Osmos is a game that you are designed to like. Sure, it's designed for you to like it, but you are also designed to like this game. And by designed, I mean intentionally by a vengeful Christian god, not in a stochastic evolutionary sense. This game, with its celestial motes harmonizing around the vacuum, slurping each other up, mirrors the precise neurological feedback loops of brain cells congealing electrical signal spikes. The very chemistry of fun is embedded into these floating dynamics, and it's a floating world. You might as well become huge.
You play a mote, an amoeba-type entity, that gets bigger when it contacts smaller entities and smaller when it contacts bigger entities. You can propel yourself by shooting off a tiny portion of your mass with a single mouse-click. Like the cthonic god of Paul Czege's tabletop RPG, Acts of Evil who turns out to be a single powerful microbe predating billions of smaller microbes in antediluvian seas, you are trying to get huge. It's a primal deal, survival of the fittest (or is it fattest? Just going by the current geopolitical benchmark. I mean, what is Thanksgiving about anyway?). Like corporations merging and aquiring until they turn into a bloated parasite like Activision Blizzard, like accounts ripping each other off over a stock exchange, like posturing teenagers drinking beer and licking each others faces, this is evolution or some grotesque approximation. But unlike the cluster-fuck we call reality, this game has charm, it's pure, it's serene. Zen meets billiards meets libido. It's like splitting a doobie with the unbearable lightness of being.
Aesthetically the game is a knock-out, Eddy's background is in "technical art" which is a catch-all to describe everything from light filters to shaders to procedural animation, and this game has all that stuff. I'm a 2d purist and for this scale of a team, you would probably not get such a fine sense of awe, contiguity and most importantly, shininess if they tried to make a 3d take on the same concept. The music tracks all have a kind of groovy Brian Eno feel, like Spore was going for, and its generic qualities are offset by the absolute appropriateness of the genre to this gameplay. One commenter on TIGSource, (which I believe stands for "Trolls In Games Source", Rinku actually banned the word "pretentious" from being posted in comments there) had noted that like the holocaust or the dramas of homosexuals being Oscar bait, amorphous floating blobs with a physics engine are IGF Award Bait. I reckon that troll had a point, and after all, what are trolls for besides brewing regeneration potions from samples of their nanotech-like skin? However I have to defend it, this game is as cohesive as the congealed lipid/water complexes that populate it, its aesthetic is beautifully understated, it's the music of the spheres reconciled with the rhythms of evolutionary biology.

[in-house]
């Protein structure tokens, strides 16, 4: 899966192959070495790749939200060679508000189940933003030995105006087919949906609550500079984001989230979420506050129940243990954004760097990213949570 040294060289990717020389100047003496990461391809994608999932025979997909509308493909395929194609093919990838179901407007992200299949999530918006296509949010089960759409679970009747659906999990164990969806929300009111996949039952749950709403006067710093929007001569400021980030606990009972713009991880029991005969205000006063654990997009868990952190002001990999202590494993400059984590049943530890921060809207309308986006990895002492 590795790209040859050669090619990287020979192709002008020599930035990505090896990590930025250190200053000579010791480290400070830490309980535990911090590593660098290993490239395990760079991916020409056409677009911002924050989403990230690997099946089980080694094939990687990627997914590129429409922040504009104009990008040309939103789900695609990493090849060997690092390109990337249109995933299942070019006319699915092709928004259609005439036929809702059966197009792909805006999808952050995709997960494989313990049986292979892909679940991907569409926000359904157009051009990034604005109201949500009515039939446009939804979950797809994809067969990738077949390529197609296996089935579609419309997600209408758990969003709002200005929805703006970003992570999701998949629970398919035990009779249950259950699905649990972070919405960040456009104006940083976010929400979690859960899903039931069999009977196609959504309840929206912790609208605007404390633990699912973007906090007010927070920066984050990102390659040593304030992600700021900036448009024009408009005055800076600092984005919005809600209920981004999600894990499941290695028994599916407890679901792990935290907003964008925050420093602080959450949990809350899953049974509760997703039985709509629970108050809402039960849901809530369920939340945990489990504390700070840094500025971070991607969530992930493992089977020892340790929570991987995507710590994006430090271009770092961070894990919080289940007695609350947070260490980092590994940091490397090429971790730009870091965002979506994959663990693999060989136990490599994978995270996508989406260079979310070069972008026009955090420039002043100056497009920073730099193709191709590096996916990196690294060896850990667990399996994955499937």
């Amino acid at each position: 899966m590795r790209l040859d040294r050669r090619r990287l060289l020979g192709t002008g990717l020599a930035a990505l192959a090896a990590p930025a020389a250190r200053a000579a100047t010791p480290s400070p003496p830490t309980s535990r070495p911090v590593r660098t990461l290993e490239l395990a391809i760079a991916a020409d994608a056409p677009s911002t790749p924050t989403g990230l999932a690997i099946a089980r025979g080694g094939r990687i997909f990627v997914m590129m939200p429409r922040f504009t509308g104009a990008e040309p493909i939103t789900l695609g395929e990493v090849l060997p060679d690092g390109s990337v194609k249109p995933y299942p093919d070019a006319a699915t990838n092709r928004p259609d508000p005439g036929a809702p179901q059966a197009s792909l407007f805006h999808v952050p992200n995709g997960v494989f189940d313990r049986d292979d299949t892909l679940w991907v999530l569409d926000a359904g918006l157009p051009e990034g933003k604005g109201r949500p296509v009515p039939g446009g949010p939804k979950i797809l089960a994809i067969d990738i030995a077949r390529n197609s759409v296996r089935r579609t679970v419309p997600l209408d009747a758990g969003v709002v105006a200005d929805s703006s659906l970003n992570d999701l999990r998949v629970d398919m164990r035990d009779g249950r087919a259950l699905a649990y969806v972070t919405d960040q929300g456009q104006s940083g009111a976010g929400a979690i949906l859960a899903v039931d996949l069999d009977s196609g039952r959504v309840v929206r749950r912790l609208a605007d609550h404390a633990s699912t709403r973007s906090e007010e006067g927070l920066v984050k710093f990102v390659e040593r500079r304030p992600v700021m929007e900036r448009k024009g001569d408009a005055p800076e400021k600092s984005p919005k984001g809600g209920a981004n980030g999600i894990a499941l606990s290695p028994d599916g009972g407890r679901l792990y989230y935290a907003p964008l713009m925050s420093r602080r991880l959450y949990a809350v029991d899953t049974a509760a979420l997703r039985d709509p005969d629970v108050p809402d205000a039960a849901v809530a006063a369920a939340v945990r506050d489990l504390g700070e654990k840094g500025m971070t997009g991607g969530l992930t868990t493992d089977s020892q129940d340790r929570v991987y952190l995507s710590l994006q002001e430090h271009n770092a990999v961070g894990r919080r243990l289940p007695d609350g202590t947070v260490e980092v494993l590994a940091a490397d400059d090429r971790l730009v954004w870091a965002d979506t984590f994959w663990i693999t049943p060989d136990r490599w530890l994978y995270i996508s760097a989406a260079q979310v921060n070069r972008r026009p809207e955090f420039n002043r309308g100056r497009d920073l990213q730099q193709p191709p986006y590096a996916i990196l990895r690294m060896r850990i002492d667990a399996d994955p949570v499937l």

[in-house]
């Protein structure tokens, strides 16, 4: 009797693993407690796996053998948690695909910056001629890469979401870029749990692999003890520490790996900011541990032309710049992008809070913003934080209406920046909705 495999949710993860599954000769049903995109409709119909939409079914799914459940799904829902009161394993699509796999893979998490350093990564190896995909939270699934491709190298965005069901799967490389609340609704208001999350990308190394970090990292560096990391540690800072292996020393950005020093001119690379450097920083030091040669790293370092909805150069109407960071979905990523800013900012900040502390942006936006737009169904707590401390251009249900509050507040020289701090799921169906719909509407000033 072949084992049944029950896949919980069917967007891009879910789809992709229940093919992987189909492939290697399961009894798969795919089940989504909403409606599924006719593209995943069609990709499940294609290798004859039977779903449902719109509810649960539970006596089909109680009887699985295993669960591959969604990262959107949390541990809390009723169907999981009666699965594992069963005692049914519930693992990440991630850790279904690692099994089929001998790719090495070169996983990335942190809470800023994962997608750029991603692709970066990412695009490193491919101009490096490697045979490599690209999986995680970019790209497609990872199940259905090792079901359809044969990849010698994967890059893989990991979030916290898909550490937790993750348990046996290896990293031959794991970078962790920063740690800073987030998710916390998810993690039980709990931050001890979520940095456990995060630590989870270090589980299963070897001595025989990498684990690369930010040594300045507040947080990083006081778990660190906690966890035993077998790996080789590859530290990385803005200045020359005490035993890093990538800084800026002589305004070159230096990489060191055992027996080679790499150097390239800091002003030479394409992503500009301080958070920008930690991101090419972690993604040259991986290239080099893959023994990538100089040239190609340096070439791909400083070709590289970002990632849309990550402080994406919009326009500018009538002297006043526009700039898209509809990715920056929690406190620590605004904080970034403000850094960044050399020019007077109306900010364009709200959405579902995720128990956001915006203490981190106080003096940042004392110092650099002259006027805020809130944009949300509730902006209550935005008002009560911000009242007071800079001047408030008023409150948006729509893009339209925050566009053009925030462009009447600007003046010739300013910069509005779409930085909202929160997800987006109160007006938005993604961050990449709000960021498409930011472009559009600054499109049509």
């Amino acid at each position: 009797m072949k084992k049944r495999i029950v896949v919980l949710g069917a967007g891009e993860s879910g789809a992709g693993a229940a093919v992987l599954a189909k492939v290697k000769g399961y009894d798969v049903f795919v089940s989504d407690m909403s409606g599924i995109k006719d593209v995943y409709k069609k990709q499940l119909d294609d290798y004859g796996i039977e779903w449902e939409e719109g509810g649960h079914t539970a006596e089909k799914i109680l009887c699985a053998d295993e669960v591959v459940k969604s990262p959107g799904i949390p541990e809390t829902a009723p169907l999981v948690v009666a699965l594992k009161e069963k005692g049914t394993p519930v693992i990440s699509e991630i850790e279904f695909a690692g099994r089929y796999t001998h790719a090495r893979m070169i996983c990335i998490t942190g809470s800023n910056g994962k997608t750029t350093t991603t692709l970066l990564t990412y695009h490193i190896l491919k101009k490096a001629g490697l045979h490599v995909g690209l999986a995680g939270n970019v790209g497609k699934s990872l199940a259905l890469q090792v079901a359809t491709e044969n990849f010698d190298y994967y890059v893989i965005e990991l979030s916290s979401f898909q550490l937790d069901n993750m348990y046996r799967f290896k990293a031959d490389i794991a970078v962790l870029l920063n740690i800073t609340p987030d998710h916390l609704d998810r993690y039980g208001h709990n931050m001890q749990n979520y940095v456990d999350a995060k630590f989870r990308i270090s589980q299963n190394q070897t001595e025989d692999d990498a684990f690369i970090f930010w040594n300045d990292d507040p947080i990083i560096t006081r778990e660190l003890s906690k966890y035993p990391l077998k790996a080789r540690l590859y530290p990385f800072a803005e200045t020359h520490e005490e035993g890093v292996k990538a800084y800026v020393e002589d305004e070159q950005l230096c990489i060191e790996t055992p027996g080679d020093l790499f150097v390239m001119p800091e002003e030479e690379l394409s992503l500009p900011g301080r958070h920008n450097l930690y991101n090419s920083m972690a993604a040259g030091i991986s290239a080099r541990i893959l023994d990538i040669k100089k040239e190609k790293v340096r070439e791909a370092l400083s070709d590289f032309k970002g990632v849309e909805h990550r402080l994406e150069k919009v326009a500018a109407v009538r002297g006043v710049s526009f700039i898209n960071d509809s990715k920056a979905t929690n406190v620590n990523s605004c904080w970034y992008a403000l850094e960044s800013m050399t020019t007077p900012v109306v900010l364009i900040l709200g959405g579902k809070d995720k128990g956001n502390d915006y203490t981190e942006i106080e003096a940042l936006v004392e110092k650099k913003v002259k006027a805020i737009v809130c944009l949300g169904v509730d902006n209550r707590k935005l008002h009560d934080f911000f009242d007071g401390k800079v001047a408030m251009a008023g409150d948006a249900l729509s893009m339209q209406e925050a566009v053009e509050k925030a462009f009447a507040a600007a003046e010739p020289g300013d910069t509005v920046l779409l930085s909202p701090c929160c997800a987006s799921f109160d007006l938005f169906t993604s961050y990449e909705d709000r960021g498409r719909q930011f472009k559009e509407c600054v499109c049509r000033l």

The gameplay in the demo, linked here, gives you the basic gist, the gentle hook, but the variations in the full version are sublime in their nuance. I know this review is getting way to laudatory, so lets break it down in practical terms. You've got three threads of gameplay: ambient settings where you have to puzzle your way from speck-hood to being the biggest, contest levels where you have to rush to become bigger before the already larger motes dominate the field, and physics oriented levels where you have to snipe orbits and other tomfoolery. Each has a different bent and subdivides into mechanical variations, and whats best, the structure is non-linear, so if you're looking for fiero you'll find it, it you want to chillax with some paidic puzzle-solving at a slow pace, as I do, you can just park yourself on that. The alt-Z key allows you to reconfigure the level in a randomized fashion, so maybe we are talking more evolutionary stochasticism here rather than divine intervention, but the replay you get from that is worth the price of admission. My main criticism, and this is a minor one, is that you have to push alt-r to restart or alt-z to scramble, for an otherwise mouse-based game the mapping of complex keyboard inputs to these purposes is unwieldy.
Whether you're a high powered business mote or a lowly student mote, you will enjoy this game and find it soothing from your daily struggles with all the other motes in your local petri dish. And maybe, just maybe, you'll become more humble from the exercise, because after all, does it really matter if you're 100 or 1000 times bigger than the average mote? You're still just an amoeba in the sea.